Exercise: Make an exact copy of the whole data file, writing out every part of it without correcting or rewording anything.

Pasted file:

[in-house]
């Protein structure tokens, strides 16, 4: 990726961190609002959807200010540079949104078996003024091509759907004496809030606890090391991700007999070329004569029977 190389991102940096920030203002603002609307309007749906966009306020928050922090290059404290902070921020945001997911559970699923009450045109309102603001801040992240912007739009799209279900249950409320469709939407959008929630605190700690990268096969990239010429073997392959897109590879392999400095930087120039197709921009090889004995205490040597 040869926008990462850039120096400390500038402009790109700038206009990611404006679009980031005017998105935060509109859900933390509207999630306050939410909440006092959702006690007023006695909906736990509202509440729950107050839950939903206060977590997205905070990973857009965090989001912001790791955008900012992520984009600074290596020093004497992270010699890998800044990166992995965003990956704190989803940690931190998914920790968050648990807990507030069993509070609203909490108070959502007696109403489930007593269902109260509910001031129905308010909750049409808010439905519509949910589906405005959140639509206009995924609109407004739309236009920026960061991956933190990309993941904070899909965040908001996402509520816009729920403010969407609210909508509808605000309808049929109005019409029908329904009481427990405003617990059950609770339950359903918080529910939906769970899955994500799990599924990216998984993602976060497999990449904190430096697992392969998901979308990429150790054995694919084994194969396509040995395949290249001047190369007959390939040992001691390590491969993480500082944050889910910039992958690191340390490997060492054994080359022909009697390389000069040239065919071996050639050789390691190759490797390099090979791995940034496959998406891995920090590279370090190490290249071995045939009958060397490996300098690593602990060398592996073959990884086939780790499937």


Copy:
[in-house]
């Protein structure tokens, strides 16, 4: 990726961190609002959807200010540079949104078996003024091509759907004496809030606890090391991700007999070329004569029977 190389991102940096920030203002603002609307309007749906966009306020928050922090290059404290902070921020945001997911559970699923009450045109309102603001801040992240912007739009799209279900249950409320469709939407959008929630605190700690990268096969990239010429073997392959897109590879392999400095930087120039197709921009090889004995205490040597 040869926008990462850039120096400390500038402009790109700038206009990611404006679009980031005017998105935060509109859900933390509207999630306050939410909440006092959702006690007023006695909906736990509202509440729950107050839950939903206060977590997205905070990973857009965090989001912001790791955008900012992520984009600074290596020093004497992270010699890998800044990166992995965003990956704190989803940690931190998914920790968050648990807990507030069993509070609203909490108070959502007696109403489930007593269902109260509910001031129905308010909750049409808010439905519509949910589906405005959140639509206009995924609109407004739309236009920026960061991956933190990309993941904070899909965040908001996402509520816009729920403010969407609210909508509808605000309808049929109005019409029908329904009481427990405003617990059950609770339950359903918080529910939906769970899955994500799990599924990216998984993602976060497999990449904190430096697992392969998901979308990429150790054995694919084994194969396509040995395949290249001047190369007959390939040992001691390590491969993480500082944050889910910039992958690191340390490997060492054994080359022909009697390389000069040239065919071996050639050789390691190759490797390099090979791995940034496959998406891995920090590279370090190490290249071995045939009958060397490996300098690593602990060398592996073959990884086939780790499937």